Thursday, April 5, 2007

Full Spectrum Jazz Big Band: Pursuits

Sea Breeze Records
By Ric Bang • Originally published in The Davis Enterprise, 4.5.07
Buy CD: Pursuits

Ten years ago, a group of Silicon Valley professionals — who also happened to be part-time musicians — formed a big band for their after-hours enjoyment. 

The operative word here is big, the group consisting of four trumpets/flugelhorns, five trombones, five woodwinds, a full rhythm section (piano, drums, bass and guitar) and a vocalist. Their intent, to cover a wide range of musical styles and genres, is illustrated in this release. 

Many of tracks are familiar jazz standards: "Au Privave" and "Night in Tunisia," by Dizzy Gillespie; "Willowcrest," by Bob Florence; "Raggy Waltz," by Dave Brubeck; "Almost Like Being in Love," by Lerner and Loewe; "The Way You Look Tonight," by Jerome Kern; and a group of Latin tunes.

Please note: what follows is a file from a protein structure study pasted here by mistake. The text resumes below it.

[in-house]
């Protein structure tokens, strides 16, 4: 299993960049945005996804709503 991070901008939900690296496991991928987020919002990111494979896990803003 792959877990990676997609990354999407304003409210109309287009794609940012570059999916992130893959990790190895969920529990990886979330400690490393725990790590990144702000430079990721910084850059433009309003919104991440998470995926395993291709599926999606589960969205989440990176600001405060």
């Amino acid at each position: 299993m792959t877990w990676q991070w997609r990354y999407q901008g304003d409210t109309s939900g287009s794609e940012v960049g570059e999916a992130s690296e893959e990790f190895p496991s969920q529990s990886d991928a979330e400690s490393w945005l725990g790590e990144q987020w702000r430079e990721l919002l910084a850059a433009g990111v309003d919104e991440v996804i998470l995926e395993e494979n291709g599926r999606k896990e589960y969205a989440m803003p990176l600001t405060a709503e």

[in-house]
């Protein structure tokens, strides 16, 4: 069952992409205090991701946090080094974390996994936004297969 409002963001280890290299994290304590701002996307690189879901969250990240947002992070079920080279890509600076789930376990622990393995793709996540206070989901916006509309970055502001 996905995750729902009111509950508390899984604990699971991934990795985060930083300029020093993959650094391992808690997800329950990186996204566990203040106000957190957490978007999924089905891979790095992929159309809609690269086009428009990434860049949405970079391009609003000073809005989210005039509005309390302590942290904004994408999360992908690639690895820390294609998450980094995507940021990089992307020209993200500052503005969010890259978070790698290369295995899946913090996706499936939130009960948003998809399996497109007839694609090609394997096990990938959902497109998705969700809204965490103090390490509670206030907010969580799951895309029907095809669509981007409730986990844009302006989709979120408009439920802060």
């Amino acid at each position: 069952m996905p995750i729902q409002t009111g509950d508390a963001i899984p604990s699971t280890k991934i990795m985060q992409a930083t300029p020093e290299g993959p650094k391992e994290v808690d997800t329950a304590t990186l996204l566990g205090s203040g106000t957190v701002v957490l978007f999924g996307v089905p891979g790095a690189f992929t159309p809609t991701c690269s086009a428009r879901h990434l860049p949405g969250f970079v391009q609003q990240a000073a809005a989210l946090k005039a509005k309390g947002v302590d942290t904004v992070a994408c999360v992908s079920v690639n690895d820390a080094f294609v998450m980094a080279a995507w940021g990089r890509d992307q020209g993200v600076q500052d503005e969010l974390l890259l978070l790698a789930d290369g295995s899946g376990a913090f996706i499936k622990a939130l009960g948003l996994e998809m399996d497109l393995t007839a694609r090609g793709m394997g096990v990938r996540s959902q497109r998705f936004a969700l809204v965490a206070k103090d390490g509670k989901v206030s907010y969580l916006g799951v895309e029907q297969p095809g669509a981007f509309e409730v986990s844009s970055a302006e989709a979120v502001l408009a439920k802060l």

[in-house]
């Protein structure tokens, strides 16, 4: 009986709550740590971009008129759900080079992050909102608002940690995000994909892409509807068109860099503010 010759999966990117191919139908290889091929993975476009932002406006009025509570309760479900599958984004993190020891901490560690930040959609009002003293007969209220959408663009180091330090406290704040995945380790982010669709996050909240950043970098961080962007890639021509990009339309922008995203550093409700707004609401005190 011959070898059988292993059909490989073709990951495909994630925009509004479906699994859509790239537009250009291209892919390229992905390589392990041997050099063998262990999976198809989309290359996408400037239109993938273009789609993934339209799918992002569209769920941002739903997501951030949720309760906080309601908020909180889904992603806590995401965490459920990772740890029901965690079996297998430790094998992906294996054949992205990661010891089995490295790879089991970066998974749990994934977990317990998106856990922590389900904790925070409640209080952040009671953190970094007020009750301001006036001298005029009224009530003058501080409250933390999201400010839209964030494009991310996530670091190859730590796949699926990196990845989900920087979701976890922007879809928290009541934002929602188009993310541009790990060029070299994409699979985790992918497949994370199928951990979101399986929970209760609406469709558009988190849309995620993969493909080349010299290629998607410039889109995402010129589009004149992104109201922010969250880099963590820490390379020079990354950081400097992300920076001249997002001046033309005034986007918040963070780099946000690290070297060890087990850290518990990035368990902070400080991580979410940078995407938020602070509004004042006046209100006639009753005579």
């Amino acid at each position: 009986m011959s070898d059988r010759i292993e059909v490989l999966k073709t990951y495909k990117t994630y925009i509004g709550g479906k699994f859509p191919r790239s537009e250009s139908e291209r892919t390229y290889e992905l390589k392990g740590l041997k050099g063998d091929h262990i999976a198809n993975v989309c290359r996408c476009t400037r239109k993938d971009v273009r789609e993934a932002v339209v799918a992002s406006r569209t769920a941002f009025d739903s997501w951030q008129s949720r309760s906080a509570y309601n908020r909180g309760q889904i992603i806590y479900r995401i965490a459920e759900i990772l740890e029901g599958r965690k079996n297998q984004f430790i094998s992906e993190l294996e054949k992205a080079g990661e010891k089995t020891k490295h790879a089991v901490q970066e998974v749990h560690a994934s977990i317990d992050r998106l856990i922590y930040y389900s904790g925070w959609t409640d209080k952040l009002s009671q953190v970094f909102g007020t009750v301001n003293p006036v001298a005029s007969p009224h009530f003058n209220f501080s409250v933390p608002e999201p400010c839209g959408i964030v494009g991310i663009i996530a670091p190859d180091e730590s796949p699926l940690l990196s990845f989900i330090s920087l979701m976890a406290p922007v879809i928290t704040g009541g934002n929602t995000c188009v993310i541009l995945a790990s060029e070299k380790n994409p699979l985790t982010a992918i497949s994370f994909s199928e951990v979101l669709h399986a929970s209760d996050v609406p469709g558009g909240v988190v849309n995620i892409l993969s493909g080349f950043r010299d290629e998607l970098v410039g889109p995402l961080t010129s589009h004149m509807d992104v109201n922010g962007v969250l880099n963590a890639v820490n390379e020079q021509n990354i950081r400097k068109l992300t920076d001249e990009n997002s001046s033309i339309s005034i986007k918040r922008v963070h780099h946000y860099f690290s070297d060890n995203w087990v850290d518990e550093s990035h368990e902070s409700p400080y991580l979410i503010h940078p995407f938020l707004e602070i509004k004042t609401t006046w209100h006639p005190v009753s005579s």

As you might expect, Valley professionals who deal with detailed electronics approach their after-hours fun with the same precision. The band is beautifully rehearsed, and — considering that these are not professional musicians — the solo work is more than adequate. Unfortunately, the recording, mixing and mastering are quite poor. The band sounds as if the instruments were muffled by cheesecloth, and the entire rhythm section is missing in action. 

The drummer's cymbals are inaudible, and the drums themselves sound more like practice pads than the instruments. Only the electronic bass is audible, and — except for during solos — the piano remains unheard. 

As a result, no emotion is evident, and the group doesn't really swing. And while the vocalist is pleasant enough, there's too much of him and not enough of the band. 

Since this endeavor is intended to provide its participants with "fun" time, we have to assume that they're satisfied with the results. With respect to marketing the band, however, they won't be ready for prime time until they fix the recording and engineering problems.

They really only deserve an E for effort.

No comments: